NGUYEN: Very interesting.

Well, who will take home the top honors? That's the big question.

We'll have our Oscar picks straight ahead -- Tony.

HARRIS: And good morning, Las Vegas.

Look at the strip -- bright lights, big city.

We will have your complete weather forecast in about three minutes.


HARRIS: All right, another check -- what am I doing here?

Another check of weather now with Bonnie Schneider.

NGUYEN: I don't think you know.

HARRIS: Good morning, Bonnie.

NGUYEN: Hi, Bonnie.

Bail him out again, will you?

SCHNEIDER: You guys have Oscar fever.

HARRIS: There you go.

SCHNEIDER: You keep going to the Oscars.

HARRIS: There you go.


HARRIS: Picks. Picks. Let's do picks again, OK?

NGUYEN: Oscar picks.

Everyone's got their own picks --

HARRIS: Yes. But...

NGUYEN: ... which are fun.

HARRIS: ... you need to follow me, because I'm the trendsetter here.

NGUYEN: Oh, please.


NGUYEN: Yes, right.

HARRIS: Yes, all right, Tony's picks.

Where are we?

"Crash." There you go. "Crash."

NGUYEN: Good movie, definitely.

HARRIS: Best actor, Terrence Howard, for "Hustle and Flow." It's hard out there...

NGUYEN: For a pimp?

HARRIS: Best actress, Judi Dench.


Because she is the best actress in this category.

NGUYEN: Yes, but I don't think she's going to win, Tony. I mean, you know, she's a great actress, I give you that...


NGUYEN: But I don't think she's going to win.

HARRIS: The best actress in that category, Judi Dench.

NGUYEN: Well, you know, just like...

HARRIS: All right, Betty, what do you...

NGUYEN: ... "Crash" is a great picture but I don't think "Crash" is going to win, either.

Here are my picks. Now, these are the real picks, folks. If you want to bet on a winner, bet on my picks.

HARRIS: Oh my goodness.

NGUYEN: Best picture, "Brokeback Mountain," Tony's favorite.

Best actor, Philip Seymour Hoffman, for "Capote."

Best actress, Reese Witherspoon. I think she's going to do it.

HARRIS: In "I Walk The Line?" OK.

NGUYEN: Although Felicity Huffman is going to give her a run for the money.

And so there you go. HARRIS: All right...

NGUYEN: That's who I have.


HARRIS: Bonnie, what are you talking about here?

SCHNEIDER: Well, I'm going for like the underdog here.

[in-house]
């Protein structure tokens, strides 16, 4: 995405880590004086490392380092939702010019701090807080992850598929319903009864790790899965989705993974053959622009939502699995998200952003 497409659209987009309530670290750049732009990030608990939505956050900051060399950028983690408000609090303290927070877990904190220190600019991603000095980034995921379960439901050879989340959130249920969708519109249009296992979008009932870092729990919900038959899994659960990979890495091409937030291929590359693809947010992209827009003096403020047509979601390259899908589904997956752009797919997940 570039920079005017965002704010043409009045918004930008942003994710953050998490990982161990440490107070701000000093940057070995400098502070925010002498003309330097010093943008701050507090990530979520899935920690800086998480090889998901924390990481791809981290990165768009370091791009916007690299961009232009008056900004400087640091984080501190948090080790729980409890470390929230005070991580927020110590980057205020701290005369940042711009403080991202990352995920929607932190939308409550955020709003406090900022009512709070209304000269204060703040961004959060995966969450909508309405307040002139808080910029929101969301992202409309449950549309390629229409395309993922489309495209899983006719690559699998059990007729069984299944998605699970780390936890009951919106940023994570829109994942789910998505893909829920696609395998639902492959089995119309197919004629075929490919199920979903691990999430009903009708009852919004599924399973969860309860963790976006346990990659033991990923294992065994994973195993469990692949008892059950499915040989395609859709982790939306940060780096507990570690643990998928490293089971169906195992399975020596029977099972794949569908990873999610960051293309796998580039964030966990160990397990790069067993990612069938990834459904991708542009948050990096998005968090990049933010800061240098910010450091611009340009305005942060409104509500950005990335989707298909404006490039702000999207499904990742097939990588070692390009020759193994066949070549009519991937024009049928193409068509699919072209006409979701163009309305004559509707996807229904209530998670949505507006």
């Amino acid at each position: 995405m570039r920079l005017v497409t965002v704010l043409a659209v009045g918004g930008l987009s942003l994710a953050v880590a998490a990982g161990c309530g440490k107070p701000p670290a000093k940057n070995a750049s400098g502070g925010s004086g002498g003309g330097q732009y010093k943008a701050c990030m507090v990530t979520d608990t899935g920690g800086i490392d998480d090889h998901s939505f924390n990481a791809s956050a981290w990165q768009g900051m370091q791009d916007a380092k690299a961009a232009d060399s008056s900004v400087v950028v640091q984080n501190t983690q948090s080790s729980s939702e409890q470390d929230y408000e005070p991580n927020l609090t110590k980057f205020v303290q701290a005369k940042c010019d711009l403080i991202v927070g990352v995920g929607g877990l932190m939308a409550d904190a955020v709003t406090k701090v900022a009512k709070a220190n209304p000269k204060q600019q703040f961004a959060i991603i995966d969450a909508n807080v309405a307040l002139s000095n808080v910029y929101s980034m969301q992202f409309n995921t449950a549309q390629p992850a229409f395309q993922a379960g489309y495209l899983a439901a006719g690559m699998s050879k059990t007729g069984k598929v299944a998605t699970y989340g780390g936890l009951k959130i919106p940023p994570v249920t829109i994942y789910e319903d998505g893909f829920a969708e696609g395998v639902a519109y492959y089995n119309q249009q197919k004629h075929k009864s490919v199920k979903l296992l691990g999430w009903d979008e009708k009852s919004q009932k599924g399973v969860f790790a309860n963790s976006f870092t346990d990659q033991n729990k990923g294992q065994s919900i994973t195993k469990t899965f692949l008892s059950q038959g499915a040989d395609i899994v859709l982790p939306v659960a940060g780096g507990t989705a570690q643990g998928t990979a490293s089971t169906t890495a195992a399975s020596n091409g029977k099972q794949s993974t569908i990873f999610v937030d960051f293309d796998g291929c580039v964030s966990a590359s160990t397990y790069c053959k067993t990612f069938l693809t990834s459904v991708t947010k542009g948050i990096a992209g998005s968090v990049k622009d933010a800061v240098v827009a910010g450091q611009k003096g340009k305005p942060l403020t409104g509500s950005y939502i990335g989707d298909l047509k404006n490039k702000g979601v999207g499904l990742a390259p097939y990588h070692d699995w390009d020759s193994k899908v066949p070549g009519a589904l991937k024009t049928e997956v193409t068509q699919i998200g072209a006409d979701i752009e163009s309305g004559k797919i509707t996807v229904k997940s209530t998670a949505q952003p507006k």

NGUYEN: The underdog?

SCHNEIDER: I think that your picks are good and they're probably going to win...

HARRIS: Her picks?

SCHNEIDER: ... but I wanted to recognize...

HARRIS: What about...

NGUYEN: See! See!

SCHNEIDER: ... "Brokeback Mountain"...

NGUYEN: You heard it right here.

HARRIS: "Brokeback Mountain?"

SCHNEIDER: Yes. I didn't see it, but it has all of the hype. A lot of it's popularity.


SCHNEIDER: My picks, though, critically acclaimed "Crash." I think that has a good chance.

Joaquin Phoenix also did his own singing in "Walk The Line," so that was great.

NGUYEN: He did.

SCHNEIDER: Charlize Theron -- I don't know if you guys saw "North Country," but it was excellent.

HARRIS: No, I didn't see that.

SCHNEIDER: Very, very well acted.

NGUYEN: I didn't see it.

HARRIS: Is that one of those little independent films?

SCHNEIDER: A little disturbing, but...

HARRIS: Disturbing? SCHNEIDER: No, no, but...

HARRIS: What was the subject matter in that?

SCHNEIDER: It was about...

HARRIS: Is it another "Brokeback Mountain" kind of...

SCHNEIDER: ... Charlize being the first miner in a male- dominated mining industry and what she -- what she went through, her character went through.

HARRIS: Oh, yes, yes, yes, yes, yes, yes.


HARRIS: The Supreme Court -- yes, yes.

SCHNEIDER: And I also pick, for supporting actress, Frances McDormand, who had a good role in that, too.


All right.

NGUYEN: It sounds good.

HARRIS: Good picks.

Good picks.

NGUYEN: We'll see who comes out on top, Tony.

HARRIS: That's not bad.

Any money on the table?

OK, fine.

NGUYEN: I don't think you want to do that.

HARRIS: You can watch all of the glitz and glamour of the Oscars right here on CNN.

Join us this evening for a special "SHOWBIZ TONIGHT." A.J. Hammer, Brooke Anderson, Sibila Vargas will be live on the red carpet before the Oscars. It starts at 5:30 Eastern on "HEADLINE NEWS," our sister network.

And then at 6:00, the live coverage moves to CNN, with "HOLLYWOOD'S GOLD RUSH."

It should be fun.

NGUYEN: And what will we be talking about once the red carpet is all rolled up and the winners are announced? Of course, it's the fashion, everybody -- the designer clothes, the expensive jewelry.

But can middle class America really afford all these things?

HARRIS: Yes, a good question.

NGUYEN: Or are we just paying the price, trying to keep up with the celebrities?

Join us next hour for that story.

HARRIS: And next, Dr. Sanjay Gupta takes on the epidemic of obesity. He's urging you to get fit in a special national tour.

Today he talks with Governor Mike Huckabee, who lost 100 pounds and started healthy programs in one of the most overweight states in the nation.